As to statements that "virtually no money is going toward the e-toll bonds and that SANRAL bond auctions are not attracting any investors” the facts are that at our last bond auction, on 14 September 2016, we received total bids of more than R1. 7 billion whilst we were looking to raise R500 million. This means we were more than three times oversubscribed. This has meant that we did not have to go to market. We have postponed some of this year’s bond auctions due to changes in cabinet and sovereign credit downgrades. Our next bond auction is confirmed for 21 June 2017.
 
However, it is concerning that OUTA appears to relish in the current situation that SANRAL finds itself in at the moment.  Despite all their efforts in the past, the courts have found that the project was implemented legally. OUTA’s current campaign is based on encouraging road users to break the law. This is unlawful and SANRAL is confident that the current matters before the courts will find this to be the case. Road users follow OUTA’s advice, at their peril.  Furthermore, the National Road infrastructure provided and maintained by SANRAL carries the bulk of freight traffic in the country and is servicing the people of South Africa.  If SANRAL fails, the users of the network will be in a much worse position, as will the economy of South Africa.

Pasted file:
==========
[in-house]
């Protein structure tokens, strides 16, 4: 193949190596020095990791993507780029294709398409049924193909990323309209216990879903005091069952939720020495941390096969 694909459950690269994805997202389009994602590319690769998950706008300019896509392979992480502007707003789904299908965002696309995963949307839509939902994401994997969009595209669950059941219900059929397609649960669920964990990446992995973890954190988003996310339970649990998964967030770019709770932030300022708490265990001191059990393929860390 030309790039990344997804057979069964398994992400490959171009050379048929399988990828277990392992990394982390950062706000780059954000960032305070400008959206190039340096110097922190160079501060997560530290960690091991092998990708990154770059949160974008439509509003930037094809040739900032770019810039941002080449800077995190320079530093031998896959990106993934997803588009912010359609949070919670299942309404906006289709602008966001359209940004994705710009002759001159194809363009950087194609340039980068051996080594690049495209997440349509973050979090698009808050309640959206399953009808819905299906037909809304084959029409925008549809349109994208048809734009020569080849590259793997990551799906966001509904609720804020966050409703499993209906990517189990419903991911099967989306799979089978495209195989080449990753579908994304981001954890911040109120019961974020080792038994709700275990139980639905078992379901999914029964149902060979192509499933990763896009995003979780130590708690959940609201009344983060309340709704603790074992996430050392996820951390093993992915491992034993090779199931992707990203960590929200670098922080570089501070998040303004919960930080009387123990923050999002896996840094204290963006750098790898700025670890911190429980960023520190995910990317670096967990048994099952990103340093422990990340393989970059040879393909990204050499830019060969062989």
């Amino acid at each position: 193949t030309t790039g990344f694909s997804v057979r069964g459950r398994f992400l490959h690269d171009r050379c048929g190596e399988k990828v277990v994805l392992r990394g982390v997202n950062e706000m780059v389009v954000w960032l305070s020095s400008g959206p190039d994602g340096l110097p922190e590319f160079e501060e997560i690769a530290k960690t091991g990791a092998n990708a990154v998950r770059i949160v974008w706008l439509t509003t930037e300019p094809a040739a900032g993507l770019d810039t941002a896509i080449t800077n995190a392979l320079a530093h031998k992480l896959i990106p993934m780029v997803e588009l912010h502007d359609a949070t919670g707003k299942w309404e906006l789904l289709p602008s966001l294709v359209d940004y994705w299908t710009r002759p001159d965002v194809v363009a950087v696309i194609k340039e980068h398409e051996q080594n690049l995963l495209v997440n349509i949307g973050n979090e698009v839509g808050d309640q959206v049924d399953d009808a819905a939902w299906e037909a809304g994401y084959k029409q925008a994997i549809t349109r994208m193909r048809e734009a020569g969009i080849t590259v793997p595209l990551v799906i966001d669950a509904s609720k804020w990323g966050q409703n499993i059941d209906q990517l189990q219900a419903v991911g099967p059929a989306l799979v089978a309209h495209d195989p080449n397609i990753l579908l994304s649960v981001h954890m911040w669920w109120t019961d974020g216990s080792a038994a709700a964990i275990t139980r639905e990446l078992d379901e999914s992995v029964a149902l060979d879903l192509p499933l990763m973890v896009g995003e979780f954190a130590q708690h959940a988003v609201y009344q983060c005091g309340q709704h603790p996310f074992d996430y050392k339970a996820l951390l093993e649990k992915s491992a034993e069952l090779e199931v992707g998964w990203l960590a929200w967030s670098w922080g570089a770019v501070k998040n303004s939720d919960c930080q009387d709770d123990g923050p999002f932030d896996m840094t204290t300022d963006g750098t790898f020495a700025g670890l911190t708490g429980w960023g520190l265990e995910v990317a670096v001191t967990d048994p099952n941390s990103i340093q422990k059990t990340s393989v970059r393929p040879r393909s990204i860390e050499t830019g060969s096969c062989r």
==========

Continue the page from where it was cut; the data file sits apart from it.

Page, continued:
In addition, the expansion and improvement of the inner-highways in Gauteng has reduced the congestion and cut drive-times considerably. There are more benefits: for individuals – lower fuel and time costs as well as accident rates and, over time, savings in tyre, suspension and steering repair costs. The same holds for businesses – more turnarounds per day resulting in higher turnover and productivity as well as more appointments per day. These changes, an increase in mobility, ease of use for commuters and business, a decrease in the frustration felt by motorists by cutting down their travel time and helping to ensure their safety as a result of a quality road network are the main drivers behind projects like the Gauteng Freeway Improvement Project. For the last four years commuters in Gauteng have reaped the benefits of this project and while we may continue to disagree on many things surrounding the Project, the one thing I think we can all agree on is that it has already helped to improve the lives of Gauteng citizens, and that, we must not forget, was the entire point of this exercise.